Bombardier Inc.'s long-delayed CSeries aircraft program received a big boost on Monday, when the company announced two tentative orders for a total of up to 24 jets worth nearly $1.6 billion.
Montreal-based Bombardier said it had signed an agreement with Chinese carrier Zhejiang Loong Airlines Co. Ltd. for 20 of its CSeries jetliners.
The order for the CS100 version of the jets, which comes on the first day of the Farnborough International Airshow in England, would be worth roughly $1.28 billion, if confirmed, Bombardier said.
Separately, the Canadian aircraft and train manufacturer said Petra Airlines Ltd. of Jordan had also signed a letter of intent to buy up to four CS100 and CS300 planes. If confirmed, the order would include two CS100 aircraft and two options for CS300 aircraft worth a total of about $298 million.
The tentative orders come just two days after Falko Regional Aircraft Ltd., a lessor based in Britain, signed two letters of intent to buy up to 24 CS100 jets. The tentative orders were the first new CSeries orders announced since the first quarter.
Bombardier is hoping to crack the lucrative 100- to 149-seat jet market with its CSeries aircraft. That segment of the market is currently dominated by Boeing Co. and Airbus Group .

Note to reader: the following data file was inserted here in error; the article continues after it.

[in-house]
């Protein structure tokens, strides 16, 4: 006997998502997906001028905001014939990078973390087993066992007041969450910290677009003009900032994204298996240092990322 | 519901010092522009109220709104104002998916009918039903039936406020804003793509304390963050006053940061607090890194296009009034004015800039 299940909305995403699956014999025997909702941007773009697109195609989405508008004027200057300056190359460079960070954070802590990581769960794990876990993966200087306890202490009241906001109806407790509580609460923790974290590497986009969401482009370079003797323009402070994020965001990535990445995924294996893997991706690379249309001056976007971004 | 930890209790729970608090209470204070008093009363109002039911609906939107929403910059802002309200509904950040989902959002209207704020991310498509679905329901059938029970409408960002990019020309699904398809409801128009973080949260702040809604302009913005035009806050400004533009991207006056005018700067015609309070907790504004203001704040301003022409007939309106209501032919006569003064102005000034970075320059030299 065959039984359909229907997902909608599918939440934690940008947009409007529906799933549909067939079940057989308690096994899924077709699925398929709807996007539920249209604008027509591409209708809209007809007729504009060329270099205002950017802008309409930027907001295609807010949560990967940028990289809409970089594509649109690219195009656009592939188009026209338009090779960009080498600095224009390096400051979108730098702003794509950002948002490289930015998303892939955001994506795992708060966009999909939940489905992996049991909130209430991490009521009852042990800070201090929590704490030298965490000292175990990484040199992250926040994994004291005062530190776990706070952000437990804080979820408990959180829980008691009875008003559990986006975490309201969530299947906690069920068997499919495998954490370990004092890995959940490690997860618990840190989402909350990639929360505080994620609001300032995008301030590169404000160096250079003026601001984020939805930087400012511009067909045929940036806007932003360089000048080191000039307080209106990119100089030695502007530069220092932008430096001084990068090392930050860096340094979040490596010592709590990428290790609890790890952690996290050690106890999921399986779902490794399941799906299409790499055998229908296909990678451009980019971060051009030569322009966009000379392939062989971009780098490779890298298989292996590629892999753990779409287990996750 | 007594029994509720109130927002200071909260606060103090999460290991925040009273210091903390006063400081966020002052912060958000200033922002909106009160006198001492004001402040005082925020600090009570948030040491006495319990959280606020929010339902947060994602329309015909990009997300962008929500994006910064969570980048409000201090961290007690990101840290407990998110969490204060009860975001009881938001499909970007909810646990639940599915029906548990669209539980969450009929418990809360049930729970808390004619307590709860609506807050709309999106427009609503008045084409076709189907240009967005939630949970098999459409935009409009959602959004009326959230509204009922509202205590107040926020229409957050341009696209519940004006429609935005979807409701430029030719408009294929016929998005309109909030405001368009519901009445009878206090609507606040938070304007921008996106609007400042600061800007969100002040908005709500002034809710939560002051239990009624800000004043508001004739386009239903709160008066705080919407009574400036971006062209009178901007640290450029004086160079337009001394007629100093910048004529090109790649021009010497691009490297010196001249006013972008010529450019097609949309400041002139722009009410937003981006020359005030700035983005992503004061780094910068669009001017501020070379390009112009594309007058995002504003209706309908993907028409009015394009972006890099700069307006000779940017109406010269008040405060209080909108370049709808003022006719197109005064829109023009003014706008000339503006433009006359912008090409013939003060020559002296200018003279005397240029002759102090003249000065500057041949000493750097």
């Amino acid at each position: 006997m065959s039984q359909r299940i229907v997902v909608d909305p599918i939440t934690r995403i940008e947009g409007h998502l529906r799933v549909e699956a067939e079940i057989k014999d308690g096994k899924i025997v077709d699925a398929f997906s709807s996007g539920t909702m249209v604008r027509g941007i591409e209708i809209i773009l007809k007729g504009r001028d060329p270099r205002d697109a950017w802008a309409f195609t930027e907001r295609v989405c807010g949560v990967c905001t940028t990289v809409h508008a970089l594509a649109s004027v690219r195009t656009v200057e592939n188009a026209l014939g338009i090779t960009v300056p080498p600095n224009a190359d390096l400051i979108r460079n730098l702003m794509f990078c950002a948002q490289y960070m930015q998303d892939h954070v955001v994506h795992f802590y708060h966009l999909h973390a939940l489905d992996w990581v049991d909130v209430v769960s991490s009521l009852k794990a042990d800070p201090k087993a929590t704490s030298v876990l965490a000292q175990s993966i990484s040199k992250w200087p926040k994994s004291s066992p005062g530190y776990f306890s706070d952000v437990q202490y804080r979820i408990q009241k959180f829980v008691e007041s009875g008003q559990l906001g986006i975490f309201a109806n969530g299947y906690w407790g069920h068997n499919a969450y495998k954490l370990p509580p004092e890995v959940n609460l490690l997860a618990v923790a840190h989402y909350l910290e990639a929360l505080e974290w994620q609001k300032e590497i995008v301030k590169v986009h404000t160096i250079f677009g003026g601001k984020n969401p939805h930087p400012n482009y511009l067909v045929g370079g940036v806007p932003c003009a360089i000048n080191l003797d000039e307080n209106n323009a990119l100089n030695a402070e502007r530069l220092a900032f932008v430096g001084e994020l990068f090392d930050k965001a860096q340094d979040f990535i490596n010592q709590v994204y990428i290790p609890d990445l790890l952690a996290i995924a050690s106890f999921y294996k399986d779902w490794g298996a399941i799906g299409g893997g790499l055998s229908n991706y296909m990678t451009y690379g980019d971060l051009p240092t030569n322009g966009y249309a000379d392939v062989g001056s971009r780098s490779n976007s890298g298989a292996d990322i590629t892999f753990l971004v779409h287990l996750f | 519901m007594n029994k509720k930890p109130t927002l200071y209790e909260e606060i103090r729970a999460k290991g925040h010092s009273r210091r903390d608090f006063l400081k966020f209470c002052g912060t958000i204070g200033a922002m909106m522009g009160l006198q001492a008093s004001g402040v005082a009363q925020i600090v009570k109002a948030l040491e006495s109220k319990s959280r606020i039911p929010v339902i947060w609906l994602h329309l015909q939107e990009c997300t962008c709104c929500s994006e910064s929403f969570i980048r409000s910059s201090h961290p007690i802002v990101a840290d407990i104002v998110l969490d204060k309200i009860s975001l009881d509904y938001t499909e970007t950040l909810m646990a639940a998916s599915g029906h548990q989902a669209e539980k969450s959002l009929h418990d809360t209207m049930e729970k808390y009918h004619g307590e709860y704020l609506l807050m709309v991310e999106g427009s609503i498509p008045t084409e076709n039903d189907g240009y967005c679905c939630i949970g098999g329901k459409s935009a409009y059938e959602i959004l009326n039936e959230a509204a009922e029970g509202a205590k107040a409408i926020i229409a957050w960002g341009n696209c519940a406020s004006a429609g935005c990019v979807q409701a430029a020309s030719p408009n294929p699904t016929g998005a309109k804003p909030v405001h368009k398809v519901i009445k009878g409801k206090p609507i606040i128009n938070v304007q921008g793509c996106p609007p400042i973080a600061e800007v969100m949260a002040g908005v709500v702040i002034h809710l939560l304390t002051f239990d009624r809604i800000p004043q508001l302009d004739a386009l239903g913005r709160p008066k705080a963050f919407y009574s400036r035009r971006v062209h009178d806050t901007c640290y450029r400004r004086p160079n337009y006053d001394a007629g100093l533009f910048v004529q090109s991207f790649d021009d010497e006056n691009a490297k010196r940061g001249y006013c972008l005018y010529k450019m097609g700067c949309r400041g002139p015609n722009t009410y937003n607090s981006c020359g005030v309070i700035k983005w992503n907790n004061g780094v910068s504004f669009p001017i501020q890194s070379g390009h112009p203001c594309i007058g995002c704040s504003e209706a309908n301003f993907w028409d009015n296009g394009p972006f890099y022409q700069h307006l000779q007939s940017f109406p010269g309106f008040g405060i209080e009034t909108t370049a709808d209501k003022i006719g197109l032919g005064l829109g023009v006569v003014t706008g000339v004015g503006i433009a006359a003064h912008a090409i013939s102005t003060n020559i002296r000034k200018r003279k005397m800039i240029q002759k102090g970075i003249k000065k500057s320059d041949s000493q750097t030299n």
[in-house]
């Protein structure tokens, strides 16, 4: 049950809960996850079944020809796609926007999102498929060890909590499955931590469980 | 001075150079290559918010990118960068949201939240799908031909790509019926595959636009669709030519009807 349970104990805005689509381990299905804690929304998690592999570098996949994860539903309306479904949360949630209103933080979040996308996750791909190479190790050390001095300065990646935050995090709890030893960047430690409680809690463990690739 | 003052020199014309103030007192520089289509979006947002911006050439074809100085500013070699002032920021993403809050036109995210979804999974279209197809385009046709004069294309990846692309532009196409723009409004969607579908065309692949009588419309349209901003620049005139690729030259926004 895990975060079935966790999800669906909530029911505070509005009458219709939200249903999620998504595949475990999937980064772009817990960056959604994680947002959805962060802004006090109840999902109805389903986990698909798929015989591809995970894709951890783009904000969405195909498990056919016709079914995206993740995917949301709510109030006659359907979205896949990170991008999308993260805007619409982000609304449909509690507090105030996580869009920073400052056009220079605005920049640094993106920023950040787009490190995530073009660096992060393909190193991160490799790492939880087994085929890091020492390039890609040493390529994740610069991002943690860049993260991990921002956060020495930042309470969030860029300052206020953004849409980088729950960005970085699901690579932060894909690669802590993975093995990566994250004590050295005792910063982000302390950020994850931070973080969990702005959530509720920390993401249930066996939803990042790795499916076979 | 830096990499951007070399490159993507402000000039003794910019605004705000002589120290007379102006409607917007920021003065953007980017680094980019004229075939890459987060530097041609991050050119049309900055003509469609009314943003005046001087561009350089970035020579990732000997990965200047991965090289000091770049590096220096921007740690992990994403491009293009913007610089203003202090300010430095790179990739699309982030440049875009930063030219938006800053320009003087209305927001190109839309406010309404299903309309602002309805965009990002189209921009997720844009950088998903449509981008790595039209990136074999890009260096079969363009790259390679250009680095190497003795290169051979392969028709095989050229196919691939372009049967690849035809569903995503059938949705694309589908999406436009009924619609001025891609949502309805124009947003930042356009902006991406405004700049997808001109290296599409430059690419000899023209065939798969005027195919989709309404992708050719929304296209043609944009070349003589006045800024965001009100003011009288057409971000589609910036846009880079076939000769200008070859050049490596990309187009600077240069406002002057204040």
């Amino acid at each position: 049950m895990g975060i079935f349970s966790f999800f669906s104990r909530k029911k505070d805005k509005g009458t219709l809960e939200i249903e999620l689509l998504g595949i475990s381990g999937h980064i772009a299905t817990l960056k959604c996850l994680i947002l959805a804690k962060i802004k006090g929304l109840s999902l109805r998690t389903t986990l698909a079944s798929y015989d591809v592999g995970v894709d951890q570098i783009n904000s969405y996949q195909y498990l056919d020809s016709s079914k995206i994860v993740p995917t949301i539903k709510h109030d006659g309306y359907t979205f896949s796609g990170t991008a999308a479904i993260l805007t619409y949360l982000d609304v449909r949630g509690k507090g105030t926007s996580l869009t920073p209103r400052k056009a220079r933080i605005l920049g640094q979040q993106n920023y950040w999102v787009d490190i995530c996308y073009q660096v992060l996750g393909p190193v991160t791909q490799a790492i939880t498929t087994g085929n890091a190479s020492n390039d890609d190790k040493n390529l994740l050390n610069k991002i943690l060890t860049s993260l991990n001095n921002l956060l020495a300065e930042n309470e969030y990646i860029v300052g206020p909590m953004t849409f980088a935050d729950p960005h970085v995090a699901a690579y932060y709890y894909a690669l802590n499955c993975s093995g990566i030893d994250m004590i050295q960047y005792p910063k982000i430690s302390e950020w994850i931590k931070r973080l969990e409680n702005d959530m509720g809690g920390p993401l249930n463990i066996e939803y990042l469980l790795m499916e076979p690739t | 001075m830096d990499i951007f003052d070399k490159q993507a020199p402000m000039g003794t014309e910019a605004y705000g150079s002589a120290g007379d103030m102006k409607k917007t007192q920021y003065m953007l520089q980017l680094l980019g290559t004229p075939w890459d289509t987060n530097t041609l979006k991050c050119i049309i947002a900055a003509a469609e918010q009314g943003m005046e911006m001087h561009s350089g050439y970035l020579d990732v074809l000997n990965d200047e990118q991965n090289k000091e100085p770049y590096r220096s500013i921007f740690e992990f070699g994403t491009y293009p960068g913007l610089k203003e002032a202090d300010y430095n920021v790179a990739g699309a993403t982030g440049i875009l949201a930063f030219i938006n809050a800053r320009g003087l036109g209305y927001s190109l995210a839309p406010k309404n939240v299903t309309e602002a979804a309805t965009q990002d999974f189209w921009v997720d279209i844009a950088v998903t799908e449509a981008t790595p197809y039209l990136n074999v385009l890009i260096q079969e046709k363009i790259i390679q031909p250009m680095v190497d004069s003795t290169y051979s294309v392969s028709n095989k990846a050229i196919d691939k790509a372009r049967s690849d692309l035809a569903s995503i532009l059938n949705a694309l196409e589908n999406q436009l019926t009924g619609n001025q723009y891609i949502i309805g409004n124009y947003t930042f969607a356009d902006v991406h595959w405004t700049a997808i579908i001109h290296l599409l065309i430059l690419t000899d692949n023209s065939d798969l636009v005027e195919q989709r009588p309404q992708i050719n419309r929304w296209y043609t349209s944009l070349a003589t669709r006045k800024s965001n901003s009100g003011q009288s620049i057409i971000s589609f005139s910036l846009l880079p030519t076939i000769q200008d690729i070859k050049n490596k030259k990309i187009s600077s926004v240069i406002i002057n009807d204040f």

But the CSeries, which Bombardier touts as having superior fuel and operating efficiencies, has faced a myriad of obstacles including multiple delays for the multibillion-dollar program. Most recently, engine problems have grounded the test planes.
Expectations around whether Bombardier would be able to win any orders for the aircraft at Farnborough have been muted, as the CSeries planes are not making an appearance at the world's largest aerospace event.
Bombardier had last announced a commitment for a CSeries back in February, when Abu Dhabi-based Falcon Aviation Services signed a letter of intent for one CS300 aircraft and an option for another. On Monday, Bombardier said Falcon had signed a firm purchase agreement for the two aircraft valued at about $153 million.
Bombardier has now booked orders and commitments for 495 CSeries jets, including just over 200 firm orders. It aims to have 300 firm orders by the time the plane enters into service.
"Our entry into service is targeted for the second half of next year and we feel comfortable being able to get there," Bombardier's aerospace head, Guy Hachey, told CNBC on Monday.
Analysts said on Monday that Bombardier shares may get a lift with the new orders and updates from both the company and its engine maker Pratt & Whitney that the engine setback was not serious in nature.
"While we expect the positive updates to act as a near-term catalyst, we still see a period of elevated program risk for the CSeries," RBC analyst Walter Spracklin said in a note.
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